Russia vetoes UN move to call Srebrenica 'genocide'

  • 8 July 2015
  • From the section Europe
An aerial view of the Memorial Center in Potocari near Srebrenica, Bosnia and Herzegovina Image copyright Reuters
Image caption Srebrenica was the worst massacre in Europe since World War Two

Russia has vetoed a United Nations Security Council resolution that would have described the Srebrenica massacre as "genocide".

Four other members of the council abstained while the remainder voted in favour.

The killing of some 8,000 Muslim men and boys in 1995 by Bosnian Serb troops was the worst massacre in Europe since World War Two.

The motion had angered Serbia, which rejects the term.

It had been drafted to mark the 20th anniversary of the atrocity, which came amid the bloody break-up of Yugoslavia into independent states.

During the Bosnian War, which saw Serbia-backed Bosnian Serb forces fighting the Muslim-led Bosnian government, thousands seeking shelter at what was supposed to be a UN refuge were slaughtered.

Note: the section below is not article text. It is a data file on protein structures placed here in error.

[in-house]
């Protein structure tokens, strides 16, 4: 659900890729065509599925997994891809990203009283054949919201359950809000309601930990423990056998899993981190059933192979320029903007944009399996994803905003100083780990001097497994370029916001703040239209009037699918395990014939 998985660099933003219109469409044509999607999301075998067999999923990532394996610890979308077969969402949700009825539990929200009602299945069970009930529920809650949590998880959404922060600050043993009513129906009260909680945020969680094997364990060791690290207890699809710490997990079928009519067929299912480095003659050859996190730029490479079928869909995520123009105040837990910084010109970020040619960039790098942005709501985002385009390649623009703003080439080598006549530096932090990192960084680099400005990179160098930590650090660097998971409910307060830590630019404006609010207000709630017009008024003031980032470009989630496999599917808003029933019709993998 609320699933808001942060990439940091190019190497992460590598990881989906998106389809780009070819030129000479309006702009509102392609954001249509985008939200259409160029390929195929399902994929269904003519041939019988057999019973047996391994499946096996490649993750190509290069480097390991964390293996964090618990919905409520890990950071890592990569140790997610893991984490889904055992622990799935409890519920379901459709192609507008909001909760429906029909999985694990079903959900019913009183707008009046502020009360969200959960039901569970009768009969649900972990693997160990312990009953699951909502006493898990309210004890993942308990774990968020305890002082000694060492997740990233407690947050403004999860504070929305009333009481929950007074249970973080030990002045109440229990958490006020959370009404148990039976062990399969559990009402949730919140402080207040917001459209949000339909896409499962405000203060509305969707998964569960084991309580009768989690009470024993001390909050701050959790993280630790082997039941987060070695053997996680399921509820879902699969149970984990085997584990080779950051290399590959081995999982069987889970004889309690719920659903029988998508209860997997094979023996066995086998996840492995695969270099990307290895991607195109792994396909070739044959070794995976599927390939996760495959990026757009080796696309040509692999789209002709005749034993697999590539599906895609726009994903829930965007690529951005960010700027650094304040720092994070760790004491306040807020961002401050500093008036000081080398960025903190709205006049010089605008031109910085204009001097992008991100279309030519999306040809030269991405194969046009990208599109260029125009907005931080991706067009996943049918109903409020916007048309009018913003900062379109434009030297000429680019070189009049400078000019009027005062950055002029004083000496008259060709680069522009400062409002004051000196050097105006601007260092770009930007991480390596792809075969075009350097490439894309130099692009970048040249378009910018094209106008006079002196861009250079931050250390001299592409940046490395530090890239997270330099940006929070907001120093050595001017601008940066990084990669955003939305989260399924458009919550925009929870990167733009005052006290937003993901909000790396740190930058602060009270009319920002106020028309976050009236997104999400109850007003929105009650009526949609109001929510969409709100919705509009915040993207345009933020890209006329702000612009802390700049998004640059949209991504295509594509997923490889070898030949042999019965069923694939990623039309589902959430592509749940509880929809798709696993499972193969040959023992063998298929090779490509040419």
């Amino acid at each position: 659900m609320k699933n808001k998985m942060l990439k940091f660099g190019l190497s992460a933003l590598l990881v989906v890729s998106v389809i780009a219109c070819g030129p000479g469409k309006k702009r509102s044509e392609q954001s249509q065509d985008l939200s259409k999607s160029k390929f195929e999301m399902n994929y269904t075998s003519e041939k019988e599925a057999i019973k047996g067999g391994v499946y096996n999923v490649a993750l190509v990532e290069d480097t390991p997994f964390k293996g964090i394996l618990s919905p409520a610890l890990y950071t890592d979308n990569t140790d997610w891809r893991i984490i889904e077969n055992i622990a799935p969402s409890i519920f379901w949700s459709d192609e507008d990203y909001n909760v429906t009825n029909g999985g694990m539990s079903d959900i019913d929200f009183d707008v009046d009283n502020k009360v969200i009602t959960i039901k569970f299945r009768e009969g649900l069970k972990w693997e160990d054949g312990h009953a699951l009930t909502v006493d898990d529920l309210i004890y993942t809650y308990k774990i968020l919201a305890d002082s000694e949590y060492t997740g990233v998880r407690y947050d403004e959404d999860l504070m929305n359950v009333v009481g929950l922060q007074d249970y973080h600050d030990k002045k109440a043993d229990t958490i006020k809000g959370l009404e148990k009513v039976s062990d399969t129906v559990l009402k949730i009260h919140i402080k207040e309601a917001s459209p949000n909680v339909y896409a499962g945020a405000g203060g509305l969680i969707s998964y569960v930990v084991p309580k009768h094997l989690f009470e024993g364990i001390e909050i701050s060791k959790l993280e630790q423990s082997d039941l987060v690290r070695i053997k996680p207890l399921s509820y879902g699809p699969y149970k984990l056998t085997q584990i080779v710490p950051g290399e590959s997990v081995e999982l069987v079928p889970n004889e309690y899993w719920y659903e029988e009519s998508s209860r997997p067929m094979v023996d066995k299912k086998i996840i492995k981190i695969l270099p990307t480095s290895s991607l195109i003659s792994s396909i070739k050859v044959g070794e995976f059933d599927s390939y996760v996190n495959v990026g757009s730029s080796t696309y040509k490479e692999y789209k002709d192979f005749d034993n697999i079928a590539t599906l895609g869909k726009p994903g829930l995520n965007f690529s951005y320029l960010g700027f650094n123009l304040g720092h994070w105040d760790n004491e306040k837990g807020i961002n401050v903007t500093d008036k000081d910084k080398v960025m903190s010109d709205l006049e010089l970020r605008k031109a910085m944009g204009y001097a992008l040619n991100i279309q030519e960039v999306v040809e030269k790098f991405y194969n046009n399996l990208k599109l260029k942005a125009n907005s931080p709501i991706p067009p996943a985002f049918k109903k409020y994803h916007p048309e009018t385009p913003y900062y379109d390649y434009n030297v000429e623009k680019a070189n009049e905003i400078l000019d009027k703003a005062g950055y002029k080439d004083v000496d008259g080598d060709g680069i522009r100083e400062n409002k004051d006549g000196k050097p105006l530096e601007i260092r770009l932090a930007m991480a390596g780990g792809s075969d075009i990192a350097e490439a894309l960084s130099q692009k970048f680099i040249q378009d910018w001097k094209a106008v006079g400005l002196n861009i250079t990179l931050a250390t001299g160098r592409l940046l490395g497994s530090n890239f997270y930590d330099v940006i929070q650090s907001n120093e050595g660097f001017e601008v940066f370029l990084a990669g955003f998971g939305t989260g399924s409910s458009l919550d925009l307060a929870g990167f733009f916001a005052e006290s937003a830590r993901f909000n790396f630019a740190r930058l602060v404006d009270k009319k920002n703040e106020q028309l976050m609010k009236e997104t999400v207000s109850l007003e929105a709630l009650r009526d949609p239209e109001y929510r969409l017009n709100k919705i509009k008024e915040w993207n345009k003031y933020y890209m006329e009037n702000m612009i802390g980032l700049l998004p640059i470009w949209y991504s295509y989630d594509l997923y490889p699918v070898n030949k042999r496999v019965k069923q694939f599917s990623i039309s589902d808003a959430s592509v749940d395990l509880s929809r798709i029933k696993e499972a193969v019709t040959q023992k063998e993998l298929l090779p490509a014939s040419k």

The resolution said that "acceptance of the tragic events at Srebrenica as genocide is a prerequisite for reconciliation".

Media captionMore than 8,000 men and boys died at Srebrenica, Bridget Kendall reports

But Russia's UN Ambassador Vitaly Churkin said adopting it "would be counter-productive, would lead to greater tension in the region".

The vote had been put back a day to allow the US and the UK - which drafted the resolution - to try to persuade Russia not to veto it.

The Serbian President, Tomislav Nikolic, called it a "great day" for his country, the AFP agency reported.

Serbia does not have a seat on the Security Council, and had asked ally Russia to block the resolution, warning it would be divisive.

The US ambassador to the UN, Samantha Power, said: "Russia's veto is heart-breaking for those families and it is a further stain on this council's record."

A UN tribunal at The Hague has already convicted numerous people of genocide in relation to the Srebrenica killings, but a formal recognition by the UN could compel individual states to pursue prosecutions.

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